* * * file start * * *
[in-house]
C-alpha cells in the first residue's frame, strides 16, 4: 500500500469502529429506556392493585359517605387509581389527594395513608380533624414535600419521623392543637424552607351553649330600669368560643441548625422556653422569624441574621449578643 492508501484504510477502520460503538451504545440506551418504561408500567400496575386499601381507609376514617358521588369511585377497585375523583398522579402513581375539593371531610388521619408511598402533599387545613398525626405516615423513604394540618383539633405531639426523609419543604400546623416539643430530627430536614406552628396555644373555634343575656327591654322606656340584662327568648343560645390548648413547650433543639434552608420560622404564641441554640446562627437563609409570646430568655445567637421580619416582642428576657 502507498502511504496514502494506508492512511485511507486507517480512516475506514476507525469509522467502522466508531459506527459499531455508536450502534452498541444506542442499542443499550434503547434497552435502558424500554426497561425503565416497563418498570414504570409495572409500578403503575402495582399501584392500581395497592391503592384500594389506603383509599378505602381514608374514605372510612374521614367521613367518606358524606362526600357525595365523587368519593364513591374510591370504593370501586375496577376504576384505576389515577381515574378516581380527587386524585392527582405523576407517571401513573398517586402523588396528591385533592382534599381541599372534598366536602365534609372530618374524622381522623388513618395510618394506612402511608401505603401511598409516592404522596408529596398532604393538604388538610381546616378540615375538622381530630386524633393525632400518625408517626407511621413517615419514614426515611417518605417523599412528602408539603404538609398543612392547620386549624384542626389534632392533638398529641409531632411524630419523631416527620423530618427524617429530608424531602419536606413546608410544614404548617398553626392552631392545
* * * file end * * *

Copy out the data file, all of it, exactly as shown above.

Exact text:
[in-house]
C-alpha cells in the first residue's frame, strides 16, 4: 500500500469502529429506556392493585359517605387509581389527594395513608380533624414535600419521623392543637424552607351553649330600669368560643441548625422556653422569624441574621449578643 492508501484504510477502520460503538451504545440506551418504561408500567400496575386499601381507609376514617358521588369511585377497585375523583398522579402513581375539593371531610388521619408511598402533599387545613398525626405516615423513604394540618383539633405531639426523609419543604400546623416539643430530627430536614406552628396555644373555634343575656327591654322606656340584662327568648343560645390548648413547650433543639434552608420560622404564641441554640446562627437563609409570646430568655445567637421580619416582642428576657 502507498502511504496514502494506508492512511485511507486507517480512516475506514476507525469509522467502522466508531459506527459499531455508536450502534452498541444506542442499542443499550434503547434497552435502558424500554426497561425503565416497563418498570414504570409495572409500578403503575402495582399501584392500581395497592391503592384500594389506603383509599378505602381514608374514605372510612374521614367521613367518606358524606362526600357525595365523587368519593364513591374510591370504593370501586375496577376504576384505576389515577381515574378516581380527587386524585392527582405523576407517571401513573398517586402523588396528591385533592382534599381541599372534598366536602365534609372530618374524622381522623388513618395510618394506612402511608401505603401511598409516592404522596408529596398532604393538604388538610381546616378540615375538622381530630386524633393525632400518625408517626407511621413517615419514614426515611417518605417523599412528602408539603404538609398543612392547620386549624384542626389534632392533638398529641409531632411524630419523631416527620423530618427524617429530608424531602419536606413546608410544614404548617398553626392552631392545